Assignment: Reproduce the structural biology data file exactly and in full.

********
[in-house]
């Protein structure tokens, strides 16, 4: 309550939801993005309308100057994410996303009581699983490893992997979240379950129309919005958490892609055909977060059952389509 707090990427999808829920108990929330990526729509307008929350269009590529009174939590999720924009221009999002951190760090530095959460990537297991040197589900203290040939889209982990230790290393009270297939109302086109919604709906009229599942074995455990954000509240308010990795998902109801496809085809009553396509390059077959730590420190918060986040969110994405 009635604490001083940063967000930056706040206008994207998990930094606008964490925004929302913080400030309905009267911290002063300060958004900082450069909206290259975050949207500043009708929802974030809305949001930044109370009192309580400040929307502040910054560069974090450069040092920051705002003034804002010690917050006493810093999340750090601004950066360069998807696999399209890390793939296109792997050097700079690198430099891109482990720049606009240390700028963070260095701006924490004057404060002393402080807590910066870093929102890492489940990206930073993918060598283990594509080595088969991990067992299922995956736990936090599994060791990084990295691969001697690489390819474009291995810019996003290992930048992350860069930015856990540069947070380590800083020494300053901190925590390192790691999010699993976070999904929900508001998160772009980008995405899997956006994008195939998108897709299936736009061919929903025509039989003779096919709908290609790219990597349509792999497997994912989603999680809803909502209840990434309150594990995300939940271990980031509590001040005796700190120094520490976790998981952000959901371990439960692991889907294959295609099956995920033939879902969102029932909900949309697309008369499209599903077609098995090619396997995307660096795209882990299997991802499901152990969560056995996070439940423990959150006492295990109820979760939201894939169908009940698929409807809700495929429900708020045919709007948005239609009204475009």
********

[in-house]
């Protein structure tokens, strides 16, 4: 309550939801993005309308100057994410996303009581699983490893992997979240379950129309919005958490892609055909977060059952389509 707090990427999808829920108990929330990526729509307008929350269009590529009174939590999720924009221009999002951190760090530095959460990537297991040197589900203290040939889209982990230790290393009270297939109302086109919604709906009229599942074995455990954000509240308010990795998902109801496809085809009553396509390059077959730590420190918060986040969110994405 009635604490001083940063967000930056706040206008994207998990930094606008964490925004929302913080400030309905009267911290002063300060958004900082450069909206290259975050949207500043009708929802974030809305949001930044109370009192309580400040929307502040910054560069974090450069040092920051705002003034804002010690917050006493810093999340750090601004950066360069998807696999399209890390793939296109792997050097700079690198430099891109482990720049606009240390700028963070260095701006924490004057404060002393402080807590910066870093929102890492489940990206930073993918060598283990594509080595088969991990067992299922995956736990936090599994060791990084990295691969001697690489390819474009291995810019996003290992930048992350860069930015856990540069947070380590800083020494300053901190925590390192790691999010699993976070999904929900508001998160772009980008995405899997956006994008195939998108897709299936736009061919929903025509039989003779096919709908290609790219990597349509792999497997994912989603999680809803909502209840990434309150594990995300939940271990980031509590001040005796700190120094520490976790998981952000959901371990439960692991889907294959295609099956995920033939879902969102029932909900949309697309008369499209599903077609098995090619396997995307660096795209882990299997991802499901152990969560056995996070439940423990959150006492295990109820979760939201894939169908009940698929409807809700495929429900708020045919709007948005239609009204475009």